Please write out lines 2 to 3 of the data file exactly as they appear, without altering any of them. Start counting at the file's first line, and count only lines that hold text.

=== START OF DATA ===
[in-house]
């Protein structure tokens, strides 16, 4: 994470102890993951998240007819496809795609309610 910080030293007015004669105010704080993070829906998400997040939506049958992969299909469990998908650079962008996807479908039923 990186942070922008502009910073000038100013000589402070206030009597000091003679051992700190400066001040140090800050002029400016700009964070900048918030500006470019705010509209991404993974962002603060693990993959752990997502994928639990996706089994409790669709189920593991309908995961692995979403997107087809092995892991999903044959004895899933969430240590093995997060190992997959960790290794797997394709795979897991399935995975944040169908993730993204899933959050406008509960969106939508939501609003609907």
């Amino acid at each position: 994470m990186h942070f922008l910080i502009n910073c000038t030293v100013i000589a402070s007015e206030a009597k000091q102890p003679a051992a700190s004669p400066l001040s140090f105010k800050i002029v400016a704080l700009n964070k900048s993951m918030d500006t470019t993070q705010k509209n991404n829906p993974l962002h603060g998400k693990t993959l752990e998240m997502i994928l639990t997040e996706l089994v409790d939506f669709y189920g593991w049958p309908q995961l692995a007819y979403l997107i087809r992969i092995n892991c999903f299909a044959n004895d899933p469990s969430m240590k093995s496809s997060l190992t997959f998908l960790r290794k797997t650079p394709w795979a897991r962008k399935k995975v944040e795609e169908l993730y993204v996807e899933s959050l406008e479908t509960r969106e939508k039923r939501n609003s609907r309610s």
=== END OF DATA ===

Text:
């Protein structure tokens, strides 16, 4: 994470102890993951998240007819496809795609309610 910080030293007015004669105010704080993070829906998400997040939506049958992969299909469990998908650079962008996807479908039923 990186942070922008502009910073000038100013000589402070206030009597000091003679051992700190400066001040140090800050002029400016700009964070900048918030500006470019705010509209991404993974962002603060693990993959752990997502994928639990996706089994409790669709189920593991309908995961692995979403997107087809092995892991999903044959004895899933969430240590093995997060190992997959960790290794797997394709795979897991399935995975944040169908993730993204899933959050406008509960969106939508939501609003609907």
């Amino acid at each position: 994470m990186h942070f922008l910080i502009n910073c000038t030293v100013i000589a402070s007015e206030a009597k000091q102890p003679a051992a700190s004669p400066l001040s140090f105010k800050i002029v400016a704080l700009n964070k900048s993951m918030d500006t470019t993070q705010k509209n991404n829906p993974l962002h603060g998400k693990t993959l752990e998240m997502i994928l639990t997040e996706l089994v409790d939506f669709y189920g593991w049958p309908q995961l692995a007819y979403l997107i087809r992969i092995n892991c999903f299909a044959n004895d899933p469990s969430m240590k093995s496809s997060l190992t997959f998908l960790r290794k797997t650079p394709w795979a897991r962008k399935k995975v944040e795609e169908l993730y993204v996807e899933s959050l406008e479908t509960r969106e939508k039923r939501n609003s609907r309610s």